“Importantly, the corporation tax a country charges is integral to the due diligence companies undertake when deciding where to set up or expand. Again, this will make the UK more attractive as a global business hub.

“The Government’s ongoing clampdown on non-doms will be welcomed by many but if it disincentivizes internationally mobile entrepreneurs, it could have an adverse effect over the longer term.

“A balance has to be struck between taxing people at the right level and keeping the UK attractive to entrepreneurs from around the world, although the attractive corporation tax cuts will go some way to mitigate this.”

Paul Shepherd, marketing director, Hello Soda

“As a tech company based in Manchester, we’re excited the councils will have more powers. Electing a mayor will help ensure these promises are kept and fuel up the ‘Northern Powerhouse’. Better transport links, oyster-style ticketing and devolution of powers throughout the North and the country will improve nationwide tech and enterprise hubs, employment and our economy.”

Guy Ellison, Head of UK equities at Investec Wealth & Investment

“We’ve seen a sell-off in house builders, estate agencies and those linked to finance within the buy-to-let market as the government will start to taper down the amount of mortgage tax relief that can be claimed by buy to let landlords to the minimum tax rate from 2017. National living wage will see an 11% uplift from £6.50 to £7.20 next April for those on the minimum wage, weighing most heavily on the biggest employers such as retailers, leisure and support service companies.

“Businesses will rejoice at a further reduction to corporation tax to 18 per cent in 2020 which will maintain and indeed further the UK’s position as having one of the lowest corporate tax rates of any developed nation. The effect of a reduction in Bank levy over six years should be monitored closely; whatever is left of the levy will only be focused on UK balance sheets, but the reduction and narrower focus will be offset by an 8 per cent incremental taxation on bank profits from January 2016. This could potentially hit domestically-focused and ‘challenger’ banks hardest.”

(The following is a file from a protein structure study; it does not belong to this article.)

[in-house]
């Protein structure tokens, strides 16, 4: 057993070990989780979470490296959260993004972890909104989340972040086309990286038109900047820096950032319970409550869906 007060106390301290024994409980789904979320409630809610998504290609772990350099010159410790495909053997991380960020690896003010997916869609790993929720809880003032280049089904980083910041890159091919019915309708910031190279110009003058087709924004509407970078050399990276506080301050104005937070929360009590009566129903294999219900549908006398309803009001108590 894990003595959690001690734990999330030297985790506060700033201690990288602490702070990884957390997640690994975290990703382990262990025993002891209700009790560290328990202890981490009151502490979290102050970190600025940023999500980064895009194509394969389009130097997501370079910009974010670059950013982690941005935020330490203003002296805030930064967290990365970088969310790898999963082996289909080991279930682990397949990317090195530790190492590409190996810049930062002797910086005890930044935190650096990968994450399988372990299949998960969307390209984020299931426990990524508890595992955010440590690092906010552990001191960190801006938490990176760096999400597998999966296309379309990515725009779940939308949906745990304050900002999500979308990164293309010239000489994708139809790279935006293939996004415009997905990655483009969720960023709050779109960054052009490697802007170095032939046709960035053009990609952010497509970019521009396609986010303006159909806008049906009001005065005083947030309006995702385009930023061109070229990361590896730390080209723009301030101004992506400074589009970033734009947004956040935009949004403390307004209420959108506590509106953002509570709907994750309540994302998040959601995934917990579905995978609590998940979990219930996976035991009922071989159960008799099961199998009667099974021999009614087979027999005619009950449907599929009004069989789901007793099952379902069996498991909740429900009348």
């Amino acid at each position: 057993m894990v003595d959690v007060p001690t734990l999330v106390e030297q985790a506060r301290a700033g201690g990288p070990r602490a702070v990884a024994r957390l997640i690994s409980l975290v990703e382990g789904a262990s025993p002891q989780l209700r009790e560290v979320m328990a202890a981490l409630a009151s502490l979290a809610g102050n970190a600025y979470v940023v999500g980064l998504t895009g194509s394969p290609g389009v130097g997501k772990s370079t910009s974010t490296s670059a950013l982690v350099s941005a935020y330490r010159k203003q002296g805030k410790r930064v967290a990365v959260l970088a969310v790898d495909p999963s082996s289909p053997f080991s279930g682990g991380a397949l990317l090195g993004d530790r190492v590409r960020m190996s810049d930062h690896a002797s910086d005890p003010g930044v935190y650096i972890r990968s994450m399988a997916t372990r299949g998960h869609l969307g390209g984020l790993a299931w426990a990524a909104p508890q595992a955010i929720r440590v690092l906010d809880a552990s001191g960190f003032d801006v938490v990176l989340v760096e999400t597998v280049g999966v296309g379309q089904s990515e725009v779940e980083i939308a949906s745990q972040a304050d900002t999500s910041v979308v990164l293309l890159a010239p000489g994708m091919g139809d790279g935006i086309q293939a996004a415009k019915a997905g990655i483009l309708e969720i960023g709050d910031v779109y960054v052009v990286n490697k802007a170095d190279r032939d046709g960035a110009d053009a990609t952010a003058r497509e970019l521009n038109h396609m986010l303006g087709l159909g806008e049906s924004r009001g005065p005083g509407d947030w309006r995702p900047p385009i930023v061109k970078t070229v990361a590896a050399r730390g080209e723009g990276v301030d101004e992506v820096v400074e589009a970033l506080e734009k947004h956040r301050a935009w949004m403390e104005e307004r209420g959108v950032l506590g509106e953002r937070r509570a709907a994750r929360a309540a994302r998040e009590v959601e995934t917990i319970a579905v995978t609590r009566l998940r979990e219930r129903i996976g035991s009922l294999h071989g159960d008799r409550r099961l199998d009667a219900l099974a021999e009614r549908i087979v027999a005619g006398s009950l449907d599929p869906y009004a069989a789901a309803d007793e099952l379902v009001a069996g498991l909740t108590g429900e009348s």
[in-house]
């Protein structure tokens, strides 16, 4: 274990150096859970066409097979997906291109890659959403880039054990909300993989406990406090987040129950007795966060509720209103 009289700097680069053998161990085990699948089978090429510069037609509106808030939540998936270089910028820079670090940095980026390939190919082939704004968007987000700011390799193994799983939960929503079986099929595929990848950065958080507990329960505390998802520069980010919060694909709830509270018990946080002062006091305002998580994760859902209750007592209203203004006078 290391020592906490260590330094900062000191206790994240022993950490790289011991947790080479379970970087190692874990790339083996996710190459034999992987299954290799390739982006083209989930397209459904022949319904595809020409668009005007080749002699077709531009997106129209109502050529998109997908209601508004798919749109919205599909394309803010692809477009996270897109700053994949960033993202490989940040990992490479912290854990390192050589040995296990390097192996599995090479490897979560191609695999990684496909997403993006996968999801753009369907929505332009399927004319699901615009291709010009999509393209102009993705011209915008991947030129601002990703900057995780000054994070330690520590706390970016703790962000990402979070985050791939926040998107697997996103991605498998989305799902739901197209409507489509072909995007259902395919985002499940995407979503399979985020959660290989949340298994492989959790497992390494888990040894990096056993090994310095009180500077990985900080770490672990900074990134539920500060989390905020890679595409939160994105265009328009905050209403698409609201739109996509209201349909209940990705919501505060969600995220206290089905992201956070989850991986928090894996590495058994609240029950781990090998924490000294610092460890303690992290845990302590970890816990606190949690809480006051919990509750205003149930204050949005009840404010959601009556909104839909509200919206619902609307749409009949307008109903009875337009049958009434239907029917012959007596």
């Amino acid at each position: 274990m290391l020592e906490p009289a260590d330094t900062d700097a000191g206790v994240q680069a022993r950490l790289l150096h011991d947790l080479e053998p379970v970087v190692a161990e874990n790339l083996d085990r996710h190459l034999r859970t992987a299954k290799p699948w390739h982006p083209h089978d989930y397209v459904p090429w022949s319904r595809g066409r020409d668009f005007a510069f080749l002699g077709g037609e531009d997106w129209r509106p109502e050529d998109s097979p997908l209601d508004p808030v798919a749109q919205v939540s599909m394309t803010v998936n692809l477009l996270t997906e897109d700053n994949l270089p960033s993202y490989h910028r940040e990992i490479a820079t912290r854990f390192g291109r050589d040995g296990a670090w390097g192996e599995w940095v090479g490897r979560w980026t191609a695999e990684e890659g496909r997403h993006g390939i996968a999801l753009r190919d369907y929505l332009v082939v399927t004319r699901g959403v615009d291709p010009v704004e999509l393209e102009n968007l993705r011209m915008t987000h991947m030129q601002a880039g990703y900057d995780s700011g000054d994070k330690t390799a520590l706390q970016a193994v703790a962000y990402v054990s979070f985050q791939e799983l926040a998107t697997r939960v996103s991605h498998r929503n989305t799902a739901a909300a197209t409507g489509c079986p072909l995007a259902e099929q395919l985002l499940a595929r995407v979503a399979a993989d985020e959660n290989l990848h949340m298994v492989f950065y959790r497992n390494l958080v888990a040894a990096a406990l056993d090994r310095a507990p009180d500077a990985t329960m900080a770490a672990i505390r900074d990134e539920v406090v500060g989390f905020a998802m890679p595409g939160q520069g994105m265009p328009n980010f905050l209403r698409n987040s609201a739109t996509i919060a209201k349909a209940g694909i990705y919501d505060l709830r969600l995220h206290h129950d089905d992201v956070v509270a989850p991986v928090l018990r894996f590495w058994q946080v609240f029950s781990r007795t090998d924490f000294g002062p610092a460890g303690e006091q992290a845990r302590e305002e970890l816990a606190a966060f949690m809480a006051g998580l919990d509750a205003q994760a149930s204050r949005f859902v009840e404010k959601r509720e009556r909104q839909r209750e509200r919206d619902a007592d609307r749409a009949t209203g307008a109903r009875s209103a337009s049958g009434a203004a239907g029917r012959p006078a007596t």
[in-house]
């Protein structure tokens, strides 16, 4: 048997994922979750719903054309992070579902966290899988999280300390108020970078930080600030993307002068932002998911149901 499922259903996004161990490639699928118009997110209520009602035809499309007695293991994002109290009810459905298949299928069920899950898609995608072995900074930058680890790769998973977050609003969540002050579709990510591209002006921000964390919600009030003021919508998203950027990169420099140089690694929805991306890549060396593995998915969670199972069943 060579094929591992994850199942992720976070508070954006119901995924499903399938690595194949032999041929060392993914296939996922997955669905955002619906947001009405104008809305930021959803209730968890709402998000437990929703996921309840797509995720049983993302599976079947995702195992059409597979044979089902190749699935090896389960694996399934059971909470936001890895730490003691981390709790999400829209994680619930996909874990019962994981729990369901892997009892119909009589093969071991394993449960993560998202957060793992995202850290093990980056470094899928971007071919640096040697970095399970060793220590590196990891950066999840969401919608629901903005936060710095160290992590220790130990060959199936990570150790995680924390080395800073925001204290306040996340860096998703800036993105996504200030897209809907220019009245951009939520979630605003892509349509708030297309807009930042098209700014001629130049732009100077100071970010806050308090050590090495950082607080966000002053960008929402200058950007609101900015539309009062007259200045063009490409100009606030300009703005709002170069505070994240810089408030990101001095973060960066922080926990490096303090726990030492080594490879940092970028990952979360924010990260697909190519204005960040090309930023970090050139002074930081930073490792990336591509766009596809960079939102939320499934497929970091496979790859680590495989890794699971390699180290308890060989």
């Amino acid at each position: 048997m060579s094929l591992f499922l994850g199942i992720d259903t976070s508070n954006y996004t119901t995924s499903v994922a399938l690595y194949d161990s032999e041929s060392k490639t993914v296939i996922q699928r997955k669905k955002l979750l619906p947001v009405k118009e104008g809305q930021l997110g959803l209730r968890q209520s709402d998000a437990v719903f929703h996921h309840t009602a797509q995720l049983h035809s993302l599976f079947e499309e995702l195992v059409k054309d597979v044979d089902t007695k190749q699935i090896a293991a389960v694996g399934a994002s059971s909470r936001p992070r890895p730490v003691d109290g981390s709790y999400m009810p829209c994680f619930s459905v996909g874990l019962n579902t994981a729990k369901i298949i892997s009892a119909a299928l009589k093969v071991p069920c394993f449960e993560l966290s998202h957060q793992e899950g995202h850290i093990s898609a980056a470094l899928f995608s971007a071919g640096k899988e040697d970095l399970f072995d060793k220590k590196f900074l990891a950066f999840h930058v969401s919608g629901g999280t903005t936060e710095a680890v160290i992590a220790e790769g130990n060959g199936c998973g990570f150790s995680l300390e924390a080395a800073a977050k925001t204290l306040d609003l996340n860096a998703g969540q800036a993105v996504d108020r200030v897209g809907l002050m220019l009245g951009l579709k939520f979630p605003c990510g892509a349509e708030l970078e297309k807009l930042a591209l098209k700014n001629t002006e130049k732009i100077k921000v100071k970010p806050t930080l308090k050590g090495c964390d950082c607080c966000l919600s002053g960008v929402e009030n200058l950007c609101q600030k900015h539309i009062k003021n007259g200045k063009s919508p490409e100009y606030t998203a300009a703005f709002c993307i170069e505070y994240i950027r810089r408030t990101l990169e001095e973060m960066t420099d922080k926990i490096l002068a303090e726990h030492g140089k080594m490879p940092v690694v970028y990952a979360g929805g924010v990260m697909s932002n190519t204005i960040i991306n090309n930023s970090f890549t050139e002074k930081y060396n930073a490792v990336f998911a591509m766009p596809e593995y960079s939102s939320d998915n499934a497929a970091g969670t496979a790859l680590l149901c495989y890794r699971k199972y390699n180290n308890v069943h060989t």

Mark Tighe, managing director of capital allowances specialists Catax Solutions
“The Chancellor has shown he is committed to helping businesses grow, however, he has fallen short in his promises to support SMEs when it comes to raising the annual investment allowance. With the cap set to fall back to £25,000 at the end of the year, numerous business leaders have already recommended the allowance to be set above the current level of £500,000 – but the Tories haven’t listened.

“The Chancellor’s apparent ‘laser-like focus’ on productivity is somewhat misguided and it is now crucial Mr Osborne reevaluates the way in which he intends to help SMEs continue to spend and grow. SMEs have been star performers in the UK economy in recent months and they deserve greater support, as pledged ahead of the election in May.”

Ed Relf, CEO, Laundrapp

“It was tumbleweed for technology start-ups in George Osborne’s Budget today. If the UK is to take further strides towards shaping the ‘sharing economy’ in Europe, entrepreneurs must receive further support from the Government. Tax incentives to support the purchasing of larger capital expenditure will go a long way to help entrepreneurs grow the on-demand ecosystem, offer more jobs and help the wider British economy remain one of the fastest growing in the world.

Projects to support innovation across Britain, not just in London, are essential. By adding local ‘Enterprise Zones’ and boosting the annual investment allowance sounds promising for the growth of SMBs. This should also help form local innovation hubs to facilitate the nationwide expansion of both “sharing” and “on-demand” services.

There also should have been a pledge on the continuing rollout of mobile 4G connectivity which still only covers approximately 55 per cent of the UK as well as substantial speed increases from the average of around 15 Mbps and a continuation of the drop in 4G price plans.

British entrepreneurs have “big ambitions”, it remains to be seen whether this ‘big Budget” will pave the way for further innovation.”